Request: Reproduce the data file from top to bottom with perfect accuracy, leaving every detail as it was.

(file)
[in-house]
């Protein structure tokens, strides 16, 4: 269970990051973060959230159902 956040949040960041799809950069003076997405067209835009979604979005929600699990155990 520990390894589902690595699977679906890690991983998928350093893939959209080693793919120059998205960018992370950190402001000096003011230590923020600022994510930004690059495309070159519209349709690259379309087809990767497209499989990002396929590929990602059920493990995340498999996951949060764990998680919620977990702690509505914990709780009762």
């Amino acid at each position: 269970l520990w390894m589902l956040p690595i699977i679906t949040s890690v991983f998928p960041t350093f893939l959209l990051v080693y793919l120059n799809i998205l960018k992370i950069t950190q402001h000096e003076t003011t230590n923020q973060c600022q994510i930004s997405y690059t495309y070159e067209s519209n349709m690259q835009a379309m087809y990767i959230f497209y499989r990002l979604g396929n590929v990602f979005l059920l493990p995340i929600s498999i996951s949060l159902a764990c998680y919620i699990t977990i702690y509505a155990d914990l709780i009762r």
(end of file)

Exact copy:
[in-house]
């Protein structure tokens, strides 16, 4: 269970990051973060959230159902 956040949040960041799809950069003076997405067209835009979604979005929600699990155990 520990390894589902690595699977679906890690991983998928350093893939959209080693793919120059998205960018992370950190402001000096003011230590923020600022994510930004690059495309070159519209349709690259379309087809990767497209499989990002396929590929990602059920493990995340498999996951949060764990998680919620977990702690509505914990709780009762």
């Amino acid at each position: 269970l520990w390894m589902l956040p690595i699977i679906t949040s890690v991983f998928p960041t350093f893939l959209l990051v080693y793919l120059n799809i998205l960018k992370i950069t950190q402001h000096e003076t003011t230590n923020q973060c600022q994510i930004s997405y690059t495309y070159e067209s519209n349709m690259q835009a379309m087809y990767i959230f497209y499989r990002l979604g396929n590929v990602f979005l059920l493990p995340i929600s498999i996951s949060l159902a764990c998680y919620i699990t977990i702690y509505a155990d914990l709780i009762r």